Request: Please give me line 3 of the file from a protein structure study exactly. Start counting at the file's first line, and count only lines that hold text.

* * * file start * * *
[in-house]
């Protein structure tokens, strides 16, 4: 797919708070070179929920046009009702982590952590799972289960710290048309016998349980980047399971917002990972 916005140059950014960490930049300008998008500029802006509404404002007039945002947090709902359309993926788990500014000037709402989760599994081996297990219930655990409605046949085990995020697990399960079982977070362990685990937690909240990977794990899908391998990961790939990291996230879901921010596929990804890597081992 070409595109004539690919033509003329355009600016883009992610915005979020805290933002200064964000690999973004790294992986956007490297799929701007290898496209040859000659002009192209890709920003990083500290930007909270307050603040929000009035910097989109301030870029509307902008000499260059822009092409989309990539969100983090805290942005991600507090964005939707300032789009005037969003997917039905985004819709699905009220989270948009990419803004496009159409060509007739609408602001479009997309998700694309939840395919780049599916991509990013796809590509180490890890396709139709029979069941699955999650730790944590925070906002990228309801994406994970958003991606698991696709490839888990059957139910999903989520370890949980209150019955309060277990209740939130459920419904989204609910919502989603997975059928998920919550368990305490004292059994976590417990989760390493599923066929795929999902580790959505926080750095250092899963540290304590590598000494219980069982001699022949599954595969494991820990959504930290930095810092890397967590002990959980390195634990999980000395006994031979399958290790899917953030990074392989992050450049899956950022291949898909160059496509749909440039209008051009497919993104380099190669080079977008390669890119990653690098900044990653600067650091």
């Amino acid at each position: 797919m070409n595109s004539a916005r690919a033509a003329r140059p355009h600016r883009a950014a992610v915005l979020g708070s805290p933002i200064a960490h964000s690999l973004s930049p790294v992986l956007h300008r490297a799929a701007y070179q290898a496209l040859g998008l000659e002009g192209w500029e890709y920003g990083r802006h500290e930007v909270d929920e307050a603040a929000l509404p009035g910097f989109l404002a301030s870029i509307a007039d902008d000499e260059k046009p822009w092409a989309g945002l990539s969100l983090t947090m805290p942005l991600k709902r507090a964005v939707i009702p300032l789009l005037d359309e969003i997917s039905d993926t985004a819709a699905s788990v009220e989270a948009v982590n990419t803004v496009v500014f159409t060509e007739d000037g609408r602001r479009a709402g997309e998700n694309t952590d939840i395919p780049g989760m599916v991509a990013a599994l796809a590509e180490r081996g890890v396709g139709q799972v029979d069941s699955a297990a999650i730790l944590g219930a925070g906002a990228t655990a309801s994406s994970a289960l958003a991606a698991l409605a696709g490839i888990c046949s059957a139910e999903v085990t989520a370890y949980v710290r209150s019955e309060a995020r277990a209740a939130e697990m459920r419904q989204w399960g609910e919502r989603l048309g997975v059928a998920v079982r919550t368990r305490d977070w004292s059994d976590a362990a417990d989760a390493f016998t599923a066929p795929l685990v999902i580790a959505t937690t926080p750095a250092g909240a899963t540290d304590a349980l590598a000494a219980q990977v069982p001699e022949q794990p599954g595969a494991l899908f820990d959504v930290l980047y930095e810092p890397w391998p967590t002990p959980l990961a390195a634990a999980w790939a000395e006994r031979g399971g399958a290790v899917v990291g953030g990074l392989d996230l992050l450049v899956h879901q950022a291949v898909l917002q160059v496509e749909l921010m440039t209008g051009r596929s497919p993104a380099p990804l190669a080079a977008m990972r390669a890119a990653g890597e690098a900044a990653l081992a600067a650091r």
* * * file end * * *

């Amino acid at each position: 797919m070409n595109s004539a916005r690919a033509a003329r140059p355009h600016r883009a950014a992610v915005l979020g708070s805290p933002i200064a960490h964000s690999l973004s930049p790294v992986l956007h300008r490297a799929a701007y070179q290898a496209l040859g998008l000659e002009g192209w500029e890709y920003g990083r802006h500290e930007v909270d929920e307050a603040a929000l509404p009035g910097f989109l404002a301030s870029i509307a007039d902008d000499e260059k046009p822009w092409a989309g945002l990539s969100l983090t947090m805290p942005l991600k709902r507090a964005v939707i009702p300032l789009l005037d359309e969003i997917s039905d993926t985004a819709a699905s788990v009220e989270a948009v982590n990419t803004v496009v500014f159409t060509e007739d000037g609408r602001r479009a709402g997309e998700n694309t952590d939840i395919p780049g989760m599916v991509a990013a599994l796809a590509e180490r081996g890890v396709g139709q799972v029979d069941s699955a297990a999650i730790l944590g219930a925070g906002a990228t655990a309801s994406s994970a289960l958003a991606a698991l409605a696709g490839i888990c046949s059957a139910e999903v085990t989520a370890y949980v710290r209150s019955e309060a995020r277990a209740a939130e697990m459920r419904q989204w399960g609910e919502r989603l048309g997975v059928a998920v079982r919550t368990r305490d977070w004292s059994d976590a362990a417990d989760a390493f016998t599923a066929p795929l685990v999902i580790a959505t937690t926080p750095a250092g909240a899963t540290d304590a349980l590598a000494a219980q990977v069982p001699e022949q794990p599954g595969a494991l899908f820990d959504v930290l980047y930095e810092p890397w391998p967590t002990p959980l990961a390195a634990a999980w790939a000395e006994r031979g399971g399958a290790v899917v990291g953030g990074l392989d996230l992050l450049v899956h879901q950022a291949v898909l917002q160059v496509e749909l921010m440039t209008g051009r596929s497919p993104a380099p990804l190669a080079a977008m990972r390669a890119a990653g890597e690098a900044a990653l081992a600067a650091r």